One thing is for certain, he does not enjoy start line stays in the least at trials. Keeping a connection with him when he’s in a stay versus when we sling shot the start is a night and day difference. For the foreseeable future, I don’t see us using a start line stay. I want to build his confidence out on course, and not shut him down. Those first 5-9 obstacles it takes us to regain a connection just isn’t worth the lead out. We’ll continue to work on it, but for now speed and drive is more important to me than a dog that can hold a stay at the line and be stressed.

High hits and managing of the A-Frame have been an issue for us for a few months now. They will have spells of being really good, or being really bad. He managed to miss an A-Frame while doing a 2o2o this weekend which cost us some points in Team Gamblers. He shot right past the contact zone and then rocked back. This gives us something to work on.

#NCRegional2015 The Good (Who was that dog?!?)
After everything we had been through on Saturday, we still had Steeplechase to run. The course had nice flow to it and I didn’t think it would do any harm to run him. You can check out the course map below. I had decided before walking that I would not hold him to a start line stay. We would sling shot the start and make the 60′ straight line sprint to the tunnel work one way or another. I ended up blind crossing between jump 2 and 3 which left him hot on my heels. At this point something magical happened. He was moving around the course at a speed I had never seen out of him. Anything that happened earlier in the day was clearly not in his head. Any inflammation that was present sure wasn’t slowing him down. He was a free spirit on course. We had connected immediately after the blind and kept that connection the entire run. He finished 9th out of 89 dogs in a very competitive 22″ class. This was quite possibly the best run we had ever had in a trial environment. I saw the dog I knew was hiding behind his mental and physical issues.

We were now headed to the Steeplechase Finals on Sunday. The course was a let it all hang out sprint, with the only real sticking point being a bitch of a weave entry. Once again we took a sling shot approach to the start line and off we went. Everything was going great until he had a high hit on the first A-Frame. I knew the fault would take us out of contention, but we kept pushing. He nailed the weave entry like a champ and the crowd started cheering louder. Merlin was feeding off of it and I found myself once again with a BC on my ass during a blind cross. I hope that someday my shoulder mobility will return were I can reach back a little easier. We finished off the course in 27.82, a full 2 seconds under the qualifying cut off time. I was beyond thrilled and didn’t give a shit that he missed the A-Frame. After everything he had done this week, the stress he showed physically and mentally, and now running in a finals with more people watching us than ever before… he was running, nipping at my heels and feeding off the crowd cheering us on. My boy was happy. I was ecstatic.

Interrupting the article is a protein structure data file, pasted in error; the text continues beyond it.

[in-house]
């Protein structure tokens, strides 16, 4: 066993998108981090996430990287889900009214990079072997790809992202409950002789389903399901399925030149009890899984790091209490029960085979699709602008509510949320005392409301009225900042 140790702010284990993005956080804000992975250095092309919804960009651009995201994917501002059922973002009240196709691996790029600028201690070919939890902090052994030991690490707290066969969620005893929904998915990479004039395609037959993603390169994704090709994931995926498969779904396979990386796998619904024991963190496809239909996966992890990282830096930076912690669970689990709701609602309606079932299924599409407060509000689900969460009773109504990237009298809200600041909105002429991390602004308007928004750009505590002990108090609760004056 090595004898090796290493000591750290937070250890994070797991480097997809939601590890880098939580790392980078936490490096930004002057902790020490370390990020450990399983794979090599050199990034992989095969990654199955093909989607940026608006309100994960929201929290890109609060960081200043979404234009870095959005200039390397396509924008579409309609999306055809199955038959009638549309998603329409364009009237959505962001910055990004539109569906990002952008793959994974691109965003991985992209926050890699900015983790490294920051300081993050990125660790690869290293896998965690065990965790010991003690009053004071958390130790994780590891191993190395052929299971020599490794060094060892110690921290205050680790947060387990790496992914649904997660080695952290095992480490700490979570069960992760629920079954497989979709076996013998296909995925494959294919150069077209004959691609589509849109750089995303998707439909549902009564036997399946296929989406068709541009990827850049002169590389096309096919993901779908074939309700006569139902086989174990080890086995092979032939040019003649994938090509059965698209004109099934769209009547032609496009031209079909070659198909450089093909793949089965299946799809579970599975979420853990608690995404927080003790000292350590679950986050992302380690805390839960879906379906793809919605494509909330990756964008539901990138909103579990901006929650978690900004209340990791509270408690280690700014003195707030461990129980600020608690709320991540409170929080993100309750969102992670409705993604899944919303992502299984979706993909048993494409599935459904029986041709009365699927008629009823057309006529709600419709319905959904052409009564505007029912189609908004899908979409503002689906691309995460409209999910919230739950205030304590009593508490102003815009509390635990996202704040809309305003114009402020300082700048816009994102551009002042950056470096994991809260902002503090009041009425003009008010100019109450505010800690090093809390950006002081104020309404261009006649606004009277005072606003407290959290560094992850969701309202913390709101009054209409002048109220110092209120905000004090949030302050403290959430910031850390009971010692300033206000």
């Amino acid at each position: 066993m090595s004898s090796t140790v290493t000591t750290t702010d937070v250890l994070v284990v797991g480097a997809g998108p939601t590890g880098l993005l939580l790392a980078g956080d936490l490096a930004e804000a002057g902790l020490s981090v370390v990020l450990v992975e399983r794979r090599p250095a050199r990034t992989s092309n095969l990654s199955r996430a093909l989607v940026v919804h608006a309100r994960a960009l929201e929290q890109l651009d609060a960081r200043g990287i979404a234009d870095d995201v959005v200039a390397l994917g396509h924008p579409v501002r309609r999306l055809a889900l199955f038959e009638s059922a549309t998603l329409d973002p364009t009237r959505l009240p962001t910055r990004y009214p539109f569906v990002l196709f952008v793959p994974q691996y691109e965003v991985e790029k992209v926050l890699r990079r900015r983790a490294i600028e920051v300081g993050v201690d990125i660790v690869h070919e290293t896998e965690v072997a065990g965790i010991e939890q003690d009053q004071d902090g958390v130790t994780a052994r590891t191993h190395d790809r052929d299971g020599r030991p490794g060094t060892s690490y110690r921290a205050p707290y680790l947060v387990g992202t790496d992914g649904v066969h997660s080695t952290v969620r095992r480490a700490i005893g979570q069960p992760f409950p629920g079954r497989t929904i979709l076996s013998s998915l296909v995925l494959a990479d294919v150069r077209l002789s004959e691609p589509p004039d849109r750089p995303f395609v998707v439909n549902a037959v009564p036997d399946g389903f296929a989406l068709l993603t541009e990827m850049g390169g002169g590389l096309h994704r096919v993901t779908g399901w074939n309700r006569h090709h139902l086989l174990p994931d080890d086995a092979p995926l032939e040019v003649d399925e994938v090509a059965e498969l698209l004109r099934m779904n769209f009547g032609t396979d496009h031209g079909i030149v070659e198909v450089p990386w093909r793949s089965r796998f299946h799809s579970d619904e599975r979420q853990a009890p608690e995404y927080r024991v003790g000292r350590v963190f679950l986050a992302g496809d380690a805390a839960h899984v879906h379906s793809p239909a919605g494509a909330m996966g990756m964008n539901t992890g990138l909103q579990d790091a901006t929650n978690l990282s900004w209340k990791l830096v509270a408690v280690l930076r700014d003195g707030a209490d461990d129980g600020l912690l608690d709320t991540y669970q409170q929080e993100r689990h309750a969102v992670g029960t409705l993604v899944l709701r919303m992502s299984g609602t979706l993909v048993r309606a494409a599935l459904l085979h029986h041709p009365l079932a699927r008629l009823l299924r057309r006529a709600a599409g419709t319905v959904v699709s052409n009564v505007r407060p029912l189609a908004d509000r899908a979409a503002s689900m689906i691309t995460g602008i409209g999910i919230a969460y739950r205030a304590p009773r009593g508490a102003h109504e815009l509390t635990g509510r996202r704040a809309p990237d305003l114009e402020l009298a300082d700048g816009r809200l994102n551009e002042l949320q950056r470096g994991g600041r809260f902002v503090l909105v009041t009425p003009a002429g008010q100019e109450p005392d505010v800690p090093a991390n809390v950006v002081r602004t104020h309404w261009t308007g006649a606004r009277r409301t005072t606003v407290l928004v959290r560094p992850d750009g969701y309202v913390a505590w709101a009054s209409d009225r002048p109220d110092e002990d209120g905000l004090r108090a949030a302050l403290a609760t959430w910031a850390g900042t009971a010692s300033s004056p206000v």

It really ended up being a pretty special weekend. I hadn’t planned on running much more than Biathlon, Grand Prix and Steeplechase yet I found myself on a team with Judy Riley and Mary Lou Hanlon aka “The East Coast Hotshots”. They are both very skilled handlers with some amazing dogs, and our team Batsh*t Crazy Fantasia ended up finishing 8th overall. It was very exciting and a privilege to be running with them. The three of us quickly became friends and had a wonderful time. Judy we are are very thankful for your extra loud cheering during the Steeplechase finals. I still think next time the team name should be “One Working Pancreas”.

Time to take a bit of a break, set some new training goals and work on some of our weaknesses to turn them into strengths.

Steeplechase Round 1 [Video] [Course Map]
Steeplechase Finals [Video] [Course Map]